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Dealers Stay in the Driver's Seat on the Internet

March 18, 2002

Last month, Trisha McGuire bought her second car online. "I put in my order for exactly what I wanted, and the next day we were picking the

car up from the dealer. I have kids and I work full time, so for things to be so convenient was great," she says.

Buyers like McGuire boosted the number of cars bought online from a mere 0.01 percent of the market in 1999 to an estimated 6 or 7 percent in 2001. But those numbers don't tell the whole story, according to the Christian Science Monitor.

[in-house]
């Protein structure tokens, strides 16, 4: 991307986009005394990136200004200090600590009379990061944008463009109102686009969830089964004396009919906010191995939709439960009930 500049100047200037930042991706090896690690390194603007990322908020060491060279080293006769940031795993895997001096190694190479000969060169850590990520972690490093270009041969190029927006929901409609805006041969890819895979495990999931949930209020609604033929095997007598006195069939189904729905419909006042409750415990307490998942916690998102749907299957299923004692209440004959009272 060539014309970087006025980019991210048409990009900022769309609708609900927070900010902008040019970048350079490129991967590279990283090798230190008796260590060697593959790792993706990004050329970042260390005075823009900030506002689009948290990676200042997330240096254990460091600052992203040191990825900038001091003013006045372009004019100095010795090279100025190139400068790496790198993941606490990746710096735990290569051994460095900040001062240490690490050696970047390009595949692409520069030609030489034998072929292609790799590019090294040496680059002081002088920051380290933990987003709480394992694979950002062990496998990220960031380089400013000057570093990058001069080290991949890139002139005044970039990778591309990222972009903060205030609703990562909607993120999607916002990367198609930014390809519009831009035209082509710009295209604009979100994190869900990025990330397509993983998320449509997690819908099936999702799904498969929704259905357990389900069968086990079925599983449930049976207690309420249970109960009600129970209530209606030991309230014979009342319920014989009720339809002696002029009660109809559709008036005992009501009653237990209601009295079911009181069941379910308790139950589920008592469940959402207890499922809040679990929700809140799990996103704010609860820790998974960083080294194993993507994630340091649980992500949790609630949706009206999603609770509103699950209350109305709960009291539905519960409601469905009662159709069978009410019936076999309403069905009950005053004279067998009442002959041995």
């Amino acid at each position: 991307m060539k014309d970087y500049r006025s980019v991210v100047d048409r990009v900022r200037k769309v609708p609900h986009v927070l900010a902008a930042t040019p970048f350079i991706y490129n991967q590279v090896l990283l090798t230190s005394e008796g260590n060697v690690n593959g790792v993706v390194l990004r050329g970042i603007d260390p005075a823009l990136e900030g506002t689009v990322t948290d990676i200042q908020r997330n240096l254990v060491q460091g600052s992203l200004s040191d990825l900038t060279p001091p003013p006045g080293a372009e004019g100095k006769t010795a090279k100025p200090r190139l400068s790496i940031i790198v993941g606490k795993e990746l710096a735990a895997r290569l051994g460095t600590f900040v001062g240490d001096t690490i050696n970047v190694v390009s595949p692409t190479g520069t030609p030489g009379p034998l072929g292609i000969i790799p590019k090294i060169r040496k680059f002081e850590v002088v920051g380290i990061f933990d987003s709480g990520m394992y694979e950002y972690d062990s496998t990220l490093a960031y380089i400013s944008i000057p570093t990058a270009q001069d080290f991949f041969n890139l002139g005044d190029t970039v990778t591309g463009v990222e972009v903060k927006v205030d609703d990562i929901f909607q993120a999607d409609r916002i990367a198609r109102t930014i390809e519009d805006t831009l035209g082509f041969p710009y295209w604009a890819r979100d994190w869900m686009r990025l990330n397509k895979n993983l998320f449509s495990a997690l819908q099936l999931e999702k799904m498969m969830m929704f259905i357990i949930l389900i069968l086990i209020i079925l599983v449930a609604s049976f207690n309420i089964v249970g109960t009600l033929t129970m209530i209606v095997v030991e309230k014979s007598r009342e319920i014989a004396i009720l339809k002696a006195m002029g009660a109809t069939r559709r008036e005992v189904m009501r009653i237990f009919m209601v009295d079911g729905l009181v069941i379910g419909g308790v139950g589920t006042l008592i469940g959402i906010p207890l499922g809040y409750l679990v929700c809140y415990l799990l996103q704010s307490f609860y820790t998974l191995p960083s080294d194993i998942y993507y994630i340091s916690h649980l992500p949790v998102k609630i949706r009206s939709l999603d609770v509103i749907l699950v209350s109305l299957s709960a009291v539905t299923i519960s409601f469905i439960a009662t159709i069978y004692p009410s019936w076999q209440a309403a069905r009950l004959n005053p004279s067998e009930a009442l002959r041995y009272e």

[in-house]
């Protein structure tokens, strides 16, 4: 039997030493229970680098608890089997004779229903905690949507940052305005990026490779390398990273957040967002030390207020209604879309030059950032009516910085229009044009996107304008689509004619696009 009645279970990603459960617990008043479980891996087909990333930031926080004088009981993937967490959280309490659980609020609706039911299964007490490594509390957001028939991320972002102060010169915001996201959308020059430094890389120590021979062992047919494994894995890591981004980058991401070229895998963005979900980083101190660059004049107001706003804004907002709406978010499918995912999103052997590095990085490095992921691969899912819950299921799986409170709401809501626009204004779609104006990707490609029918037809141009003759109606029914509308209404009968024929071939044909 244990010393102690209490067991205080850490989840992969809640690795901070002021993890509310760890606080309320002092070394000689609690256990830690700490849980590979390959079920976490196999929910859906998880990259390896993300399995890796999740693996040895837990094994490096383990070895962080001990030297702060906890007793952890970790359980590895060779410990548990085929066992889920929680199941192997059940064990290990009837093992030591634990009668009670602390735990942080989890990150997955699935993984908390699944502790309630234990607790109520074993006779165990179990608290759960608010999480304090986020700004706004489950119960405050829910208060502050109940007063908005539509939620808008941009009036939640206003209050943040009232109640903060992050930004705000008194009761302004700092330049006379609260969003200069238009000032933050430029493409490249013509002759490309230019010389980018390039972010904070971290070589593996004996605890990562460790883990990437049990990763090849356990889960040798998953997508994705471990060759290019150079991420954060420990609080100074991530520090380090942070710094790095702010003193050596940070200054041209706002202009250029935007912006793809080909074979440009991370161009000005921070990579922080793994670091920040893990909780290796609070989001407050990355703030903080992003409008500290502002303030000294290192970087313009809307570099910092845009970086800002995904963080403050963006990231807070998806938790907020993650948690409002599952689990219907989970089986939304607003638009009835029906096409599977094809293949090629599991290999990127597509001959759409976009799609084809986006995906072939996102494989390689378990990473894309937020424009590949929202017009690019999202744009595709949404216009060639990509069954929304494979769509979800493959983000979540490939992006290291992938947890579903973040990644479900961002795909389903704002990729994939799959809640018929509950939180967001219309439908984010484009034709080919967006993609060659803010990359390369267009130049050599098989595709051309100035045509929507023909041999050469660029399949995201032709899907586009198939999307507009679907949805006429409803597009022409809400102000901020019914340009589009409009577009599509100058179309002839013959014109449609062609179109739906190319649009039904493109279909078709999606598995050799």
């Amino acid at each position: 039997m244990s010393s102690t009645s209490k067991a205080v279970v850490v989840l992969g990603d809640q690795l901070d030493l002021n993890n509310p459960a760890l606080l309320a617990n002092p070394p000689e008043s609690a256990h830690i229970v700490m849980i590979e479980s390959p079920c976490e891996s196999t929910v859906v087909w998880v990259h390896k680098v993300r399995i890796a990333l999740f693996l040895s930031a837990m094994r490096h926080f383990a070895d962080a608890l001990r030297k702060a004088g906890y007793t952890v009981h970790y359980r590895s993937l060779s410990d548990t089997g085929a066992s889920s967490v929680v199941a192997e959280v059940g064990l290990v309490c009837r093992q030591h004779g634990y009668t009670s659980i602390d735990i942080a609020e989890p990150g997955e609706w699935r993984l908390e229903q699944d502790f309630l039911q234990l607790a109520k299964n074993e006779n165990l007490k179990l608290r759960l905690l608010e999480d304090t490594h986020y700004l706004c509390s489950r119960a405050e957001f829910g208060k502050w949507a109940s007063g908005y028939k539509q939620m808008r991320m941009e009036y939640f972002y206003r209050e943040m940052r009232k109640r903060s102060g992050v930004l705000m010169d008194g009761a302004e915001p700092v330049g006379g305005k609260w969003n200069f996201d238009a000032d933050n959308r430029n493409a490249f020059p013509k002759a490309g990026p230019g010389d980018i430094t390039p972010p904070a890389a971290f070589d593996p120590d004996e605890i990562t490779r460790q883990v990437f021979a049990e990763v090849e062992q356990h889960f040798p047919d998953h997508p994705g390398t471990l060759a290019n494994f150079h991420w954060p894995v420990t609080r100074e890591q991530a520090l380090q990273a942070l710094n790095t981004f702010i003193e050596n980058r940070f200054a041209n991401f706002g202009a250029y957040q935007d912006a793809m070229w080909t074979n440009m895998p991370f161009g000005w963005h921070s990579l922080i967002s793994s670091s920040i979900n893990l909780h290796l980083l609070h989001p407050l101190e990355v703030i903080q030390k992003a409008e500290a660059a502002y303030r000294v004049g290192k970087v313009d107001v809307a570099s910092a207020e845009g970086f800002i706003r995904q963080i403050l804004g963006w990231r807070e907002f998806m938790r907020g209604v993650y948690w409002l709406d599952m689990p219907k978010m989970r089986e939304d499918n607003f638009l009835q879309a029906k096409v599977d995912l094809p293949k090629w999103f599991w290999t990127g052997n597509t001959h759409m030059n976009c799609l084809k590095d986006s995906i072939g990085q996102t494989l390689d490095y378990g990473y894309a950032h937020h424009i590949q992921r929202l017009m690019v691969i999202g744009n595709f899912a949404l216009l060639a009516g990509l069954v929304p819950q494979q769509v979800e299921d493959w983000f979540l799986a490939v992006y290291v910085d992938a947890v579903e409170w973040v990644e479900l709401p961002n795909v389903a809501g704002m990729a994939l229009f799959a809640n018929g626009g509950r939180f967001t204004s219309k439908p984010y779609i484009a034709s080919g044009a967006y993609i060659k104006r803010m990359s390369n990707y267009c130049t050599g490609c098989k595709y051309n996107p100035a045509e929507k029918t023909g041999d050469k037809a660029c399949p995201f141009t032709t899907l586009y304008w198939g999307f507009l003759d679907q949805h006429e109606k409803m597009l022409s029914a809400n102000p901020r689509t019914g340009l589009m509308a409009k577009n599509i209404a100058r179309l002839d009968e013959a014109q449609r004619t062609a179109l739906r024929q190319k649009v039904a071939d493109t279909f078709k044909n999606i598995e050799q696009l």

While more people are buying online, they're buying from fewer outlets, and they're conducting more of each actual purchase in traditional dealer showrooms, the Monitor reports.

The earlier number reflects only sales completed online. Now industry experts count all

sales for which the initial request occurred online, even at dealer Web sites.

Dealers say the current system works for consumers. Dealers have another advantage: They have the cars. "Consumers will always want to kick the tires, sit in the leather, and look at the paint before they buy the car," said David Champion, director of auto testing at Consumer Reports.

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